Glioma cells release glutamate through expression of system xc-, which exchanges intracellular glutamate for extracellular cysteine. Lack of the excitatory amino acid transporter 2 (EAAT2) expression maintains high extracellular glutamate levels in the glioma microenvironment, causing excitotoxicity to surrounding parenchyma. Not only does this contribute to the survival and proliferation of glioma cells, but is involved in the pathophysiology of tumour-associated epilepsy (TAE). We investigated the role of the peroxisome proliferator activated receptor gamma (PPARγ) agonist pioglitazone in modulating EAAT2 expression in glioma cells. We found that EAAT2 expression was increased in a dose dependent manner in both U87MG and U251MG glioma cells. Extracellular glutamate levels were reduced with the addition of pioglitazone, where statistical significance was reached in both U87MG and U251MG cells at a concentration of ≥ 30 μM pioglitazone (p < 0.05). The PPARγ antagonist GW9662 inhibited the effect of pioglitazone on extracellular glutamate levels, indicating PPARγ dependence. In addition, pioglitazone significantly reduced cell viability of U87MG and U251MG cells at ≥ 30 μM and 100 μM (p < 0.05) respectively. GW9662 also significantly reduced viability of U87MG and U251MG cells with 10 μM and 30 μM (p < 0.05) respectively. The effect on viability was partially dependent on PPARγ activation in U87MG cells but not U251MG cells, whereby PPARγ blockade with GW9662 had a synergistic effect. We conclude that PPARγ agonists may be therapeutically beneficial in the treatment of gliomas and furthermore suggest a novel role for these agents in the treatment of tumour associated seizures through the reduction in extracellular glutamate.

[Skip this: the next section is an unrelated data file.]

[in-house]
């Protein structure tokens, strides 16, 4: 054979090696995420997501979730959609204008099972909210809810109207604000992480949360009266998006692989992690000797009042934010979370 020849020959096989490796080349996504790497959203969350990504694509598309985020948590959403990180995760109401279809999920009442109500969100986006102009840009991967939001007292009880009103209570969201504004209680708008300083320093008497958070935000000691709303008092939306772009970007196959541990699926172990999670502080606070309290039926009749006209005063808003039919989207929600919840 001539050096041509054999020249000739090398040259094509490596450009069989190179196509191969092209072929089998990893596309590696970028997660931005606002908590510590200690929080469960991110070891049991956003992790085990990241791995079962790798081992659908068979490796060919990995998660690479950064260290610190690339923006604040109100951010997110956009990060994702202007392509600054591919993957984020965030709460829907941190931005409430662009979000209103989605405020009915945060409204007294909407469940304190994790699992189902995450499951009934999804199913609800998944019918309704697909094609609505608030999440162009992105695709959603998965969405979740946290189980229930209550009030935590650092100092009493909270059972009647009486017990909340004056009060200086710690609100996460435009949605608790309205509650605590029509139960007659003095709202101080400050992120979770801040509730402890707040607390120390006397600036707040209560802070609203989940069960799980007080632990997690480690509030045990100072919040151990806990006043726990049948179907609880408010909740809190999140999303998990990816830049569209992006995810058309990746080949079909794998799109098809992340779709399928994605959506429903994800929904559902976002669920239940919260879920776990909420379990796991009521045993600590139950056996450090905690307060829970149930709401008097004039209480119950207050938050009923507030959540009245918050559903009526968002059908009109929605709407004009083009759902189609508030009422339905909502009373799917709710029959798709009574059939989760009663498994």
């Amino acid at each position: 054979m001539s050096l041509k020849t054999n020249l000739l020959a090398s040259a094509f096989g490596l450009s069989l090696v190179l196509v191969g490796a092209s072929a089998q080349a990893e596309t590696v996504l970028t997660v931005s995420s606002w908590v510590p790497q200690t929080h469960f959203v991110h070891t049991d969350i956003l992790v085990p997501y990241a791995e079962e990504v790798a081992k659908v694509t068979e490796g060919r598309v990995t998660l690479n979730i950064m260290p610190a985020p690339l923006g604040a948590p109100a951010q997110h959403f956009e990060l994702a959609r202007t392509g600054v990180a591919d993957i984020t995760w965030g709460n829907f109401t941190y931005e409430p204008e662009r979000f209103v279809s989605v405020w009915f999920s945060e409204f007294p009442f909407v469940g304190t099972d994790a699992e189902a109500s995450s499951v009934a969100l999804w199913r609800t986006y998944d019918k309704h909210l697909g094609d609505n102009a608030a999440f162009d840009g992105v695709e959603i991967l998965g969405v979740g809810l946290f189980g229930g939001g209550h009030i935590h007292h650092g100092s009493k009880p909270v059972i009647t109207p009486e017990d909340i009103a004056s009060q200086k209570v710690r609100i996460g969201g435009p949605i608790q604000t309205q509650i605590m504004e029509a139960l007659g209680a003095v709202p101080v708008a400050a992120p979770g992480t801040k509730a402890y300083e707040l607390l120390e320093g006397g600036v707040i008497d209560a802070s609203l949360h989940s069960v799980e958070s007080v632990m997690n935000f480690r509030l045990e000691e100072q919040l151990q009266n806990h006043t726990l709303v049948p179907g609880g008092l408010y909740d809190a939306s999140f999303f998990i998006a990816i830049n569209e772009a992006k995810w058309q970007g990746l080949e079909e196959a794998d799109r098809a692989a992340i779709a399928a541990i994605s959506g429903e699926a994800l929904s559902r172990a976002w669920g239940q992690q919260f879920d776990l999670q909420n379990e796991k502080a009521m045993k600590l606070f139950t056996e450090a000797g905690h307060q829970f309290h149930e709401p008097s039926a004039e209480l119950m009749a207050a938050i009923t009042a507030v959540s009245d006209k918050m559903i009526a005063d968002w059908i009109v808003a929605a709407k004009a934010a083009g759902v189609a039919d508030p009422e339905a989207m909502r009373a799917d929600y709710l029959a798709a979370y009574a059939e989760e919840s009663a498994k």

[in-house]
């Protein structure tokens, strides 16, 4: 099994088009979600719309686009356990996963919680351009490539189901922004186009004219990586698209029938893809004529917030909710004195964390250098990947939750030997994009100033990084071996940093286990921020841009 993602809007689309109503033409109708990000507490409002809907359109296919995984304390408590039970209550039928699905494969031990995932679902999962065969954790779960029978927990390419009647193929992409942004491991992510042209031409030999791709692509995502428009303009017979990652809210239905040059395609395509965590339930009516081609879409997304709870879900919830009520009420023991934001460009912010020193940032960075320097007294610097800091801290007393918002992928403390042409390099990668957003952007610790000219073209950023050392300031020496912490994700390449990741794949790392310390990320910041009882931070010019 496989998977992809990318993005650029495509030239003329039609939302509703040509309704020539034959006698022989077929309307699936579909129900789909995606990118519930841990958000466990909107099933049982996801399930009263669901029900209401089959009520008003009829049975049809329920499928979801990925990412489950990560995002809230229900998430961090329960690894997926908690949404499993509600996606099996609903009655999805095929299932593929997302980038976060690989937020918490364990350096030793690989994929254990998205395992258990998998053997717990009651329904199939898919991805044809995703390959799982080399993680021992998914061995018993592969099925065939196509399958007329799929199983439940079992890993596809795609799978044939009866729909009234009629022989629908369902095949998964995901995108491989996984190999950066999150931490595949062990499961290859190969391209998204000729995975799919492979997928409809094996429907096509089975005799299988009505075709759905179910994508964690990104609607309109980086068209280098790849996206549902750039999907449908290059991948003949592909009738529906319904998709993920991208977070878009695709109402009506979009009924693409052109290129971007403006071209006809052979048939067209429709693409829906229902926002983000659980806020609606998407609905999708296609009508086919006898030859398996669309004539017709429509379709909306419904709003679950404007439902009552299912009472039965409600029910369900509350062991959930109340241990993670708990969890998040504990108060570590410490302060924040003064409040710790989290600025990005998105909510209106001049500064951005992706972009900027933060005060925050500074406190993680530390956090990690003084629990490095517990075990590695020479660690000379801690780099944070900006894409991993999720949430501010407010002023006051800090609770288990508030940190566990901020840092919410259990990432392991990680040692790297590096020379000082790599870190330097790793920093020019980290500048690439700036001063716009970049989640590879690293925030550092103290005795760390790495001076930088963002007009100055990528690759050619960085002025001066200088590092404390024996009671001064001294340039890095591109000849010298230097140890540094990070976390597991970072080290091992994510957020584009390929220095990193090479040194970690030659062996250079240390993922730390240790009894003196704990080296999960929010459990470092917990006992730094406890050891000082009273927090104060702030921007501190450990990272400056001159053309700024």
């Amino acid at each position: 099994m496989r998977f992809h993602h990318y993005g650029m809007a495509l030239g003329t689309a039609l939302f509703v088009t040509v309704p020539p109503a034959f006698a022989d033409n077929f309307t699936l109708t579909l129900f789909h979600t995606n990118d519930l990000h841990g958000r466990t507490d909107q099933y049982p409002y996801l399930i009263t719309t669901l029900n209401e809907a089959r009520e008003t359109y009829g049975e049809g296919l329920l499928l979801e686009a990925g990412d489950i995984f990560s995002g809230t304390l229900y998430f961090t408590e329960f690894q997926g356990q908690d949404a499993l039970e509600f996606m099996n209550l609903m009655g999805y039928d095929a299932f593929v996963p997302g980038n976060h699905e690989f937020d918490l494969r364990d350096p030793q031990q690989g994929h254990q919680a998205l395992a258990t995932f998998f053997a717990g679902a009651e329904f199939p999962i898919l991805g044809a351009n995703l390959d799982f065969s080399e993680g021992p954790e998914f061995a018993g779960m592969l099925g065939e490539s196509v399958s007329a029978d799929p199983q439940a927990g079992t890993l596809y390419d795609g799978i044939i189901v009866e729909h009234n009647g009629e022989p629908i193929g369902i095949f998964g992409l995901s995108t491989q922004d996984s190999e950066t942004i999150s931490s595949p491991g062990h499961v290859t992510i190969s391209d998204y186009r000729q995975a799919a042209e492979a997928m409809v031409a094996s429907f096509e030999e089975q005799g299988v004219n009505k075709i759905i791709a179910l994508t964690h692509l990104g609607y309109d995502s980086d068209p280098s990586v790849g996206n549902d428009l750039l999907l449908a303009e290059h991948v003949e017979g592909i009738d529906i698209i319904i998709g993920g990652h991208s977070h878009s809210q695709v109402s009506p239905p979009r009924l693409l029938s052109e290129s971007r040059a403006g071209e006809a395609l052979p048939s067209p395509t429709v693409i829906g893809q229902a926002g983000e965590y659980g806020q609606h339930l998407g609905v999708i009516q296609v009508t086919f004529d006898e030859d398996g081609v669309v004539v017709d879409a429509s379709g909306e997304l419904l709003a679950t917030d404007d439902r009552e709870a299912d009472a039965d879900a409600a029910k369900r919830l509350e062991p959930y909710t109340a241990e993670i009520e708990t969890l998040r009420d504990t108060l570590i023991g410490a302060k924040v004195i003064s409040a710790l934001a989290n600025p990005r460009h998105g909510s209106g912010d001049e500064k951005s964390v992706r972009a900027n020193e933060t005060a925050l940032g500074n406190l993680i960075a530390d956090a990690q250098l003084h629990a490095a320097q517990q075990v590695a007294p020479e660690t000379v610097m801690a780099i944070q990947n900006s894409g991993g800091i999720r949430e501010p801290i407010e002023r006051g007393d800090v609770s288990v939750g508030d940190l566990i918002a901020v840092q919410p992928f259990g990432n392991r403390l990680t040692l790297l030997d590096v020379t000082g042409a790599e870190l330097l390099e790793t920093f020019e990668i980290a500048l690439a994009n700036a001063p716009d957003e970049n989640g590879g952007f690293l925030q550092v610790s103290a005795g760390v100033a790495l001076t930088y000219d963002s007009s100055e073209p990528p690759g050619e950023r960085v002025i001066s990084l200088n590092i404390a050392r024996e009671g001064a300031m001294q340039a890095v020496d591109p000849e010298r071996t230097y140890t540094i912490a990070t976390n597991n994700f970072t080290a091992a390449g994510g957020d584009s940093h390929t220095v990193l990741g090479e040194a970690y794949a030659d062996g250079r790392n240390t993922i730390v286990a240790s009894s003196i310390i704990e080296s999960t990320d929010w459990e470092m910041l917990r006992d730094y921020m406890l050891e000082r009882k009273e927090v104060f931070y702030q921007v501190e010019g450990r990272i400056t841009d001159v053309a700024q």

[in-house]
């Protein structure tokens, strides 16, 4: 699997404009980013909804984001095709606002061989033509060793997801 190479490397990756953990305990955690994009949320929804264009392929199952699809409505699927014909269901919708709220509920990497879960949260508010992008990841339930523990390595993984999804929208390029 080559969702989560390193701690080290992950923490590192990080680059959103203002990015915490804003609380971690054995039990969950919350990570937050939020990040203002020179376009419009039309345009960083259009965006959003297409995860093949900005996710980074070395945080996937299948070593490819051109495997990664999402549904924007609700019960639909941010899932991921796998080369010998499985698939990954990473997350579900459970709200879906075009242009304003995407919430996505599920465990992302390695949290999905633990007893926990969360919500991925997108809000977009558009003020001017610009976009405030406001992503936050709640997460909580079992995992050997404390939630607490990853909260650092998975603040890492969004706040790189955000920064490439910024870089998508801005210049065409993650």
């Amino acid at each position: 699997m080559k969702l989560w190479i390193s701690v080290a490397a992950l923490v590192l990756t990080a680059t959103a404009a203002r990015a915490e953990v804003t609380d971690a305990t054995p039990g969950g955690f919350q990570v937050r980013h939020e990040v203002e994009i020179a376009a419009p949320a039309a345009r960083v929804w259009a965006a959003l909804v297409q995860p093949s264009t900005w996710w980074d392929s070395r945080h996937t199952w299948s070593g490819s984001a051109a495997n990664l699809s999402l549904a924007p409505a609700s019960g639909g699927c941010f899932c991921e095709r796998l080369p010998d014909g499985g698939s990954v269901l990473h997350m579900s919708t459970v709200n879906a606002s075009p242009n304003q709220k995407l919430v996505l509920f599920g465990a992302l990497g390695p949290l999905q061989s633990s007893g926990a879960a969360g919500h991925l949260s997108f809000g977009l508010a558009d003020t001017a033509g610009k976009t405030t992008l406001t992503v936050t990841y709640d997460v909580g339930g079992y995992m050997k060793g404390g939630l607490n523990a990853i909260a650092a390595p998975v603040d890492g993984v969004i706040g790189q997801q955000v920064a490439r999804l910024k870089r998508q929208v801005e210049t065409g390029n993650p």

The relation between cesarean birth and child cognitive development
(NATURE PUBLISHING GROUP, 2017-09-13)
This is the first detailed study of the relation between cesarean birth and child cognitive development. We measure differences in child cognitive performance at 4 to 9 years of age between cesarean-born and vaginally-born children (n = 3,666) participating in the Longitudinal Study of Australian Children (LSAC). LSAC is a nationally representative birth cohort surveyed biennially. Using multivariate regression, we control for a large range of confounders related to perinatal risk factors and the socio-economic advantage associated with cesarean-born children. Across several measures, we find that cesarean-born children perform significantly below vaginally-born children, by up to a tenth of a standard deviation in national numeracy test scores at age 8-9. Estimates from a low-risk sub-sample and lower-bound analysis suggest that the relation is not spuriously related to unobserved confounding. Lower rates of breastfeeding and adverse child and maternal health outcomes that are associated with cesarean birth are found to explain less than a third of the cognitive gap, which points to the importance of other mechanisms such as disturbed gut microbiota. The findings underline the need for a precautionary approach in responding to requests for a planned cesarean when there are no apparent elevated risks from vaginal birth.